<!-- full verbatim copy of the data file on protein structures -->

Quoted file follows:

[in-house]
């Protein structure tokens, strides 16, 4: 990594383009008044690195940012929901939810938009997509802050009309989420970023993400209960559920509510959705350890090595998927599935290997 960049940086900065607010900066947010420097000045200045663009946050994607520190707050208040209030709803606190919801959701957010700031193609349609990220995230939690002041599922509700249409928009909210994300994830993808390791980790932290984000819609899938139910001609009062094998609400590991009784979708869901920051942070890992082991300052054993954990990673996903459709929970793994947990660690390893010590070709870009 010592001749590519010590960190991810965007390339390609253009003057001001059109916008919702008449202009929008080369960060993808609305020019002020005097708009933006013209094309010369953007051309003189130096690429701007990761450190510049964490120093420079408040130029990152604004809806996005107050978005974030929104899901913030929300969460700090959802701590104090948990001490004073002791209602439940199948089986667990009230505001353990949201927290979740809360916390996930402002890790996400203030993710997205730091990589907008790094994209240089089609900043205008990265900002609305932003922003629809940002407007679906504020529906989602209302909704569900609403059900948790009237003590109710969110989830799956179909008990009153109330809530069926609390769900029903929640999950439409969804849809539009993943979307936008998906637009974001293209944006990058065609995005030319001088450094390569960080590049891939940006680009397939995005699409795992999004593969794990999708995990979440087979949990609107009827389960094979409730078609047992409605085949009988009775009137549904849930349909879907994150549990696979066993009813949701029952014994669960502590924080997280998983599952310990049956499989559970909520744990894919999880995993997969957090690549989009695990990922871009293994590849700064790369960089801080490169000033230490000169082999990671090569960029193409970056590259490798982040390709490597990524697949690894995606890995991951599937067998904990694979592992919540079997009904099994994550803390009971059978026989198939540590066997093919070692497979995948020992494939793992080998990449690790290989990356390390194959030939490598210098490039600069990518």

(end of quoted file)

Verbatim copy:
[in-house]
């Protein structure tokens, strides 16, 4: 990594383009008044690195940012929901939810938009997509802050009309989420970023993400209960559920509510959705350890090595998927599935290997 960049940086900065607010900066947010420097000045200045663009946050994607520190707050208040209030709803606190919801959701957010700031193609349609990220995230939690002041599922509700249409928009909210994300994830993808390791980790932290984000819609899938139910001609009062094998609400590991009784979708869901920051942070890992082991300052054993954990990673996903459709929970793994947990660690390893010590070709870009 010592001749590519010590960190991810965007390339390609253009003057001001059109916008919702008449202009929008080369960060993808609305020019002020005097708009933006013209094309010369953007051309003189130096690429701007990761450190510049964490120093420079408040130029990152604004809806996005107050978005974030929104899901913030929300969460700090959802701590104090948990001490004073002791209602439940199948089986667990009230505001353990949201927290979740809360916390996930402002890790996400203030993710997205730091990589907008790094994209240089089609900043205008990265900002609305932003922003629809940002407007679906504020529906989602209302909704569900609403059900948790009237003590109710969110989830799956179909008990009153109330809530069926609390769900029903929640999950439409969804849809539009993943979307936008998906637009974001293209944006990058065609995005030319001088450094390569960080590049891939940006680009397939995005699409795992999004593969794990999708995990979440087979949990609107009827389960094979409730078609047992409605085949009988009775009137549904849930349909879907994150549990696979066993009813949701029952014994669960502590924080997280998983599952310990049956499989559970909520744990894919999880995993997969957090690549989009695990990922871009293994590849700064790369960089801080490169000033230490000169082999990671090569960029193409970056590259490798982040390709490597990524697949690894995606890995991951599937067998904990694979592992919540079997009904099994994550803390009971059978026989198939540590066997093919070692497979995948020992494939793992080998990449690790290989990356390390194959030939490598210098490039600069990518």